Through the lens of gratitude

I am grateful and that is why I am writing a small article about it. I am grateful for our apple tree, which has been doing “its thing” behind the house for a long time. Anything can happen, this apple tree doesn’t let itself be disturbed by (almost) anything and so far it has defied all weather conditions and has put a lot of effort into its blossoms in spring and its sour, green fruits in late summer.

I remember when my father planted the tree in our garden… I hadn’t even been to primary school. In these days (almost 3 decades after my father’s planting) I visit the tree very often and harvest the apples in buckets and I am grateful, even if it may sound strange… I am grateful to the tree for its work and of course to my father.

This year is the 20th anniversary of my dad’s death and of course a lot has happened over the years. I have often thought: “What would my daddy do now if I were in my place?”, “What would he have thought about X or Y?” and other questions that you ask yourself in this context in your life… You can only keep your fingers crossed that there really is something to it, a reunion after you have given your last guest performance on this earth stage.

After the painful losses this year and the sad challenges we have faced in recent months, I feel all the more grateful for small, beautiful moments and also for the apple tree. For some, it may just be a gnarled, crooked apple tree standing around behind the house. For me it means more – because it does its thing, no matter what. Giving up is not an option for this tree, despite hot summers or some strong winds! I think you can be inspired by its attitude to life and the challenges you have to face.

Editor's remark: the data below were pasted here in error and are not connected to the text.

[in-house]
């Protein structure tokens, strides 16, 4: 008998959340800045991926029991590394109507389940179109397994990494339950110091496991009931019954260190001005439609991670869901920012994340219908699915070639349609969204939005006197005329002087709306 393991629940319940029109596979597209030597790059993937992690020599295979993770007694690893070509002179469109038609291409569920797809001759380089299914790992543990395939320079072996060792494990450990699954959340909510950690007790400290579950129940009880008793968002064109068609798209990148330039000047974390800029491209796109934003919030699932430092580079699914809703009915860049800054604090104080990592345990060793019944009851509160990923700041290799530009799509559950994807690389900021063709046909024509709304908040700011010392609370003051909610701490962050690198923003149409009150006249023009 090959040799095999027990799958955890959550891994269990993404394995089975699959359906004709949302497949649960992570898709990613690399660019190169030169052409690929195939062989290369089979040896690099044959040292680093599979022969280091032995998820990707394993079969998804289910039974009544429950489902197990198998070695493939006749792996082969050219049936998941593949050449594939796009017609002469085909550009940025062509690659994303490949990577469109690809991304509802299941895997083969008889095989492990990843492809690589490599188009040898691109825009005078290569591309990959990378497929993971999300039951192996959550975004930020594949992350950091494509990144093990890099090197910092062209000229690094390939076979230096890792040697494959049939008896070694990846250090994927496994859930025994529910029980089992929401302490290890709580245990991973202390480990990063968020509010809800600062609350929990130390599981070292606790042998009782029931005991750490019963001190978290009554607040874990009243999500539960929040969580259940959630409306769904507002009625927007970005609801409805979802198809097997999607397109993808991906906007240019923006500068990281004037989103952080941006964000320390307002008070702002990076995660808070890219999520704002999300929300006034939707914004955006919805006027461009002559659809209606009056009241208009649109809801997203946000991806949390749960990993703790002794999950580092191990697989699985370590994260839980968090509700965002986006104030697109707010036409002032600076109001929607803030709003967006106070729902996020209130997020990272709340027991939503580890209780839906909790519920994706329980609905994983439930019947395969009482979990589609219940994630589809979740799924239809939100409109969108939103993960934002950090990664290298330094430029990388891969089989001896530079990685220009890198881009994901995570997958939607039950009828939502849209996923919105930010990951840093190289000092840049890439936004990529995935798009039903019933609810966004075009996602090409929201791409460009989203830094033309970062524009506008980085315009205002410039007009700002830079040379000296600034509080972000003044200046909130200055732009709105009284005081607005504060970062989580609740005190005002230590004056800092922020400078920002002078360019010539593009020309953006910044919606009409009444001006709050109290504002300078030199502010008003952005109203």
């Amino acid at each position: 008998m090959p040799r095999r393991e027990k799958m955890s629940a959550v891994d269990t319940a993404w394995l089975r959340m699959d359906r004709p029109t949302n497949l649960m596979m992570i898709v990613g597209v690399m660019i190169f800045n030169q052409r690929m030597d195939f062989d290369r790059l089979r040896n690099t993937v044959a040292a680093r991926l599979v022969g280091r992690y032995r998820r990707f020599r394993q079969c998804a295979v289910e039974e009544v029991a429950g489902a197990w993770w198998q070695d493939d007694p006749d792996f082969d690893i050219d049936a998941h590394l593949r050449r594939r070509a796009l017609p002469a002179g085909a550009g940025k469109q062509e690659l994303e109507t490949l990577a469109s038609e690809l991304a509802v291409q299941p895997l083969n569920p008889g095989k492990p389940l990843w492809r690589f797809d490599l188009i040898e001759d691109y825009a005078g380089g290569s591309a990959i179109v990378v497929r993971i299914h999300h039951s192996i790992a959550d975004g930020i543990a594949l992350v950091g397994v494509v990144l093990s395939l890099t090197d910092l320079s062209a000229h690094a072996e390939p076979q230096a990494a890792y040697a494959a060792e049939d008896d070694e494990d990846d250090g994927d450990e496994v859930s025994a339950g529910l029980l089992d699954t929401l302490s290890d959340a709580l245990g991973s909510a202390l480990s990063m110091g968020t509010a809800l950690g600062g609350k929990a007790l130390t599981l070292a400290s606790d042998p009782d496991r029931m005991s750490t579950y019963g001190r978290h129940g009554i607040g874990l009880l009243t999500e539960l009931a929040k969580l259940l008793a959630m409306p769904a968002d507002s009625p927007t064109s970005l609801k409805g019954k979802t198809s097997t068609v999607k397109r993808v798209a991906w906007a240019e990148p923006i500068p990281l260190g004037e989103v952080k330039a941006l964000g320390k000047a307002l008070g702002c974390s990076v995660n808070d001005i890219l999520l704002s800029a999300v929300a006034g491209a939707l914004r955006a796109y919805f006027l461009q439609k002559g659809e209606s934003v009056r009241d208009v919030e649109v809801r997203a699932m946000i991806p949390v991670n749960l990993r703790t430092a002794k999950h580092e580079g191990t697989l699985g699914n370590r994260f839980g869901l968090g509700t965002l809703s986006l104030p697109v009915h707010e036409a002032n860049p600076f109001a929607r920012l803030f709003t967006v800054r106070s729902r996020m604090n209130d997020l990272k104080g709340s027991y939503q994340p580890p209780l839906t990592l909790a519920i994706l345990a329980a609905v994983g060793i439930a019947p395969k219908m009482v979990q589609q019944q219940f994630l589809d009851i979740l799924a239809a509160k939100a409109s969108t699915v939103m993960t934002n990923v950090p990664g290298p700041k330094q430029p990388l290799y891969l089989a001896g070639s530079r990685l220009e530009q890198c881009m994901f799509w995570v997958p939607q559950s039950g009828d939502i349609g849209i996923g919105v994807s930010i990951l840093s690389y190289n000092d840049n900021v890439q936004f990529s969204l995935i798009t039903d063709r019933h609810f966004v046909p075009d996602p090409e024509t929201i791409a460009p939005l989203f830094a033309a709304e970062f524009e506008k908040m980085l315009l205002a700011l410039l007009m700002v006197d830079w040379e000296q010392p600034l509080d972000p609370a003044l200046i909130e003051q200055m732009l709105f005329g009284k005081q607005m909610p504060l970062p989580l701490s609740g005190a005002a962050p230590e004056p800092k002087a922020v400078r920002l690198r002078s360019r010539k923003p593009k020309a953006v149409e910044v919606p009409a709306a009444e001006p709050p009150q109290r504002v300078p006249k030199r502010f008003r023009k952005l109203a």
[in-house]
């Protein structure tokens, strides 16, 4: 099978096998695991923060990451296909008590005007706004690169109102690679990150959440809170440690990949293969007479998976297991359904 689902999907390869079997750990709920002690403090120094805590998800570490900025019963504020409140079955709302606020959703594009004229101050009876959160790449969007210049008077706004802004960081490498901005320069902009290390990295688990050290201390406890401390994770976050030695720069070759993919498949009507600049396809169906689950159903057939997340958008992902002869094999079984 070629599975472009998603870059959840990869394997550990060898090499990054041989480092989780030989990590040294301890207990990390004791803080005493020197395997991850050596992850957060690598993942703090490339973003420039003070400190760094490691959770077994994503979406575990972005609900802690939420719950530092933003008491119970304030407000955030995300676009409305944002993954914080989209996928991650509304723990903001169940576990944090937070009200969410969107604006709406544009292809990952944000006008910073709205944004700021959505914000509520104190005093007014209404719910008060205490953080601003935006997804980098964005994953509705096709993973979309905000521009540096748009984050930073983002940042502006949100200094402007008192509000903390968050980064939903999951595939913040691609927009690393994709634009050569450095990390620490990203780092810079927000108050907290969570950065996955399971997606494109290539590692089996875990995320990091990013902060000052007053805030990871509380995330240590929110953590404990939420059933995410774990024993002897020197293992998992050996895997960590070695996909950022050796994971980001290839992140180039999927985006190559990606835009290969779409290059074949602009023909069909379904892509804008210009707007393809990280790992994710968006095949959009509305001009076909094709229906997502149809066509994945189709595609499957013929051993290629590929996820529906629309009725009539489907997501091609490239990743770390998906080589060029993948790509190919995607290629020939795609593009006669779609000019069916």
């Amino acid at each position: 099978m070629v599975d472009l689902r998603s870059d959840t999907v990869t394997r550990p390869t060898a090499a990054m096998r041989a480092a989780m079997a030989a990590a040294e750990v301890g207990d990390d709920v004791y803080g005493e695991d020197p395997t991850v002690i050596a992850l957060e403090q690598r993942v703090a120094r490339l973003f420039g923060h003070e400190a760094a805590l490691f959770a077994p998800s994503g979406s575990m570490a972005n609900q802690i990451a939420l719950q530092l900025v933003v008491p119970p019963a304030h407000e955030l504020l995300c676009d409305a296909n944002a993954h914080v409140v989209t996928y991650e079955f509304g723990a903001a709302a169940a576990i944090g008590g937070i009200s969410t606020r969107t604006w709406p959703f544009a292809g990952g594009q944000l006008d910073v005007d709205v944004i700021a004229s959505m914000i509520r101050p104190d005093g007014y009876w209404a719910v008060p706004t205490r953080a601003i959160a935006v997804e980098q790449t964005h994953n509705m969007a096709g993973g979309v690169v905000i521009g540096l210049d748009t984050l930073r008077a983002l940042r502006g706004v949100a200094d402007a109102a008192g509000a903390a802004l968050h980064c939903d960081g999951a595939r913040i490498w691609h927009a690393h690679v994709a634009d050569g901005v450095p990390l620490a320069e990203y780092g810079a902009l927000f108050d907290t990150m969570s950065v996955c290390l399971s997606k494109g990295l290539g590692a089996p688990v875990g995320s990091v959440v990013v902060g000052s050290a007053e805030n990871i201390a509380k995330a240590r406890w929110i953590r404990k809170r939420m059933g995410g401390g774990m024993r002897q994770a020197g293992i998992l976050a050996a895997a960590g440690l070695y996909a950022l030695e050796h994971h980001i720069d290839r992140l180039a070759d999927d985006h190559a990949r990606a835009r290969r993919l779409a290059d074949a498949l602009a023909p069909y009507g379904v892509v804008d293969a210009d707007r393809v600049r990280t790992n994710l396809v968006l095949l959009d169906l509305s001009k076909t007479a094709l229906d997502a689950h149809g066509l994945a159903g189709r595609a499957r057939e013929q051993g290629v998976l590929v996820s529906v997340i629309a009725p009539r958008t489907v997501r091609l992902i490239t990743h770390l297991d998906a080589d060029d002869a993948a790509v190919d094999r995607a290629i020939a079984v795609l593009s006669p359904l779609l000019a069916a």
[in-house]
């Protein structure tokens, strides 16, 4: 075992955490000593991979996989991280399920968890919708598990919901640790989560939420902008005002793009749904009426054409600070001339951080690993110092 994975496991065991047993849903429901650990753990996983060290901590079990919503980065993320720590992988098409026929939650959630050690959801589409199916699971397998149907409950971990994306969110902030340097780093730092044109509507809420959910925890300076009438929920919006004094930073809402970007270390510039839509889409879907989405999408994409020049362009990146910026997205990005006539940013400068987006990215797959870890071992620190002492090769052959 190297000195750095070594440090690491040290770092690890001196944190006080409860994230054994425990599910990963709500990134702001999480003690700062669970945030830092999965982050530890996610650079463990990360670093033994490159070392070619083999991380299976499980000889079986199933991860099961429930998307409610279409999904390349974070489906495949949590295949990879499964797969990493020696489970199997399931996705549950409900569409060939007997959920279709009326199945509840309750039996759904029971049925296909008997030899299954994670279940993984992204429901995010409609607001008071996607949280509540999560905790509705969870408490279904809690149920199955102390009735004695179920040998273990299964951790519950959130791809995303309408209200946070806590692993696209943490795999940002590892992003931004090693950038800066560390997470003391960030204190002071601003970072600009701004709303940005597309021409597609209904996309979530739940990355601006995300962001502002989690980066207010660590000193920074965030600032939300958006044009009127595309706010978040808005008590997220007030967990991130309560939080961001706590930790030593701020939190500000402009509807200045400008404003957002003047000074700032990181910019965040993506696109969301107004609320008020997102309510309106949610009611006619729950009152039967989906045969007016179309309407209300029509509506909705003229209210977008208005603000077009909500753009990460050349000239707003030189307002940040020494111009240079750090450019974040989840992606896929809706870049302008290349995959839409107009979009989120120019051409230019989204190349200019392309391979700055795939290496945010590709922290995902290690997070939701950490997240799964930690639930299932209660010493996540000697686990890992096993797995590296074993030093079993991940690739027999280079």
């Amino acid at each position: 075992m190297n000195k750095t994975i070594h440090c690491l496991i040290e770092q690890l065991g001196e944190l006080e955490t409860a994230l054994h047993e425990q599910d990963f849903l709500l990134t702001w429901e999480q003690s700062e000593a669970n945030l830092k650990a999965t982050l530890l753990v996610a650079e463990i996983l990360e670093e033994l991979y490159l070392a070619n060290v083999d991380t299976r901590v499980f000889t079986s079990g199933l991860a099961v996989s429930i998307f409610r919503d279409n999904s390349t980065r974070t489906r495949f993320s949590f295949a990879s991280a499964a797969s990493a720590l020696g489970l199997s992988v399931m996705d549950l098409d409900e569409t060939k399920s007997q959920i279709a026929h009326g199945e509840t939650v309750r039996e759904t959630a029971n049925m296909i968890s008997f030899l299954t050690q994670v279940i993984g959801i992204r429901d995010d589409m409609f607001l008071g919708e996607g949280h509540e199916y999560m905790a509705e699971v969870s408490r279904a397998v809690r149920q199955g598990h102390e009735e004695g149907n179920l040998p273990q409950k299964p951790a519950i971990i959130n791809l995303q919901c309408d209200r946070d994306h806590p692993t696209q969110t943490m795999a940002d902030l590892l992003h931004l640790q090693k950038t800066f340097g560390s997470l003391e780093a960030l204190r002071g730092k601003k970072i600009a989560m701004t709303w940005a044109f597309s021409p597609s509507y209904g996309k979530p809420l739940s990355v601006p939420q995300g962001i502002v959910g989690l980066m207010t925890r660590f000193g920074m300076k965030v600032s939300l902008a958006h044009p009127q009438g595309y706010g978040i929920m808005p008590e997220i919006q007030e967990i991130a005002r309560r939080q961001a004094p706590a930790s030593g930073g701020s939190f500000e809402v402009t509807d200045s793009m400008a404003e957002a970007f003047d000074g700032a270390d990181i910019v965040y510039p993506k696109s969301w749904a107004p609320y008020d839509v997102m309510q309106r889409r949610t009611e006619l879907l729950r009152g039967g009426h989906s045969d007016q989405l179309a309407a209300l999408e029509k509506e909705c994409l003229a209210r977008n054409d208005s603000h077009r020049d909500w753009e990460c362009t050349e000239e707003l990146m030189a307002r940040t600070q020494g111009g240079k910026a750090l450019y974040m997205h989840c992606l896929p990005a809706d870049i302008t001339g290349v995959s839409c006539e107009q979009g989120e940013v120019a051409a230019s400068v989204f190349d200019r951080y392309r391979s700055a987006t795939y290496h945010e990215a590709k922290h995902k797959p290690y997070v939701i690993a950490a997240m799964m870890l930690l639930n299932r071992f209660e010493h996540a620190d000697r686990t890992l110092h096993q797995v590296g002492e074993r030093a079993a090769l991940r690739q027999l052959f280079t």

The tree also creates a connection to my childhood and my father. It is perhaps something typical of life here in the countryside. A generation puts a tree in the garden (or reforests in their own forest if they own one). This generation takes care of the plants and if they are lucky, they can witness the first harvests (as with the apple tree) or they are reassured because they know that they have done their part so that the following generations will benefit from their work, as is the case with the forest.

I am very grateful to so many people in my family, my circle of friends and also to my colleagues and while I am pleased about the apples and the resulting extremely delicious apple pie, I reflect on what will probably be left of us. I am not yet sure what I can build up, maintain and leave behind in a meaningful way, but I will approach it with the confidence my father had and with the perseverance of our apple tree.

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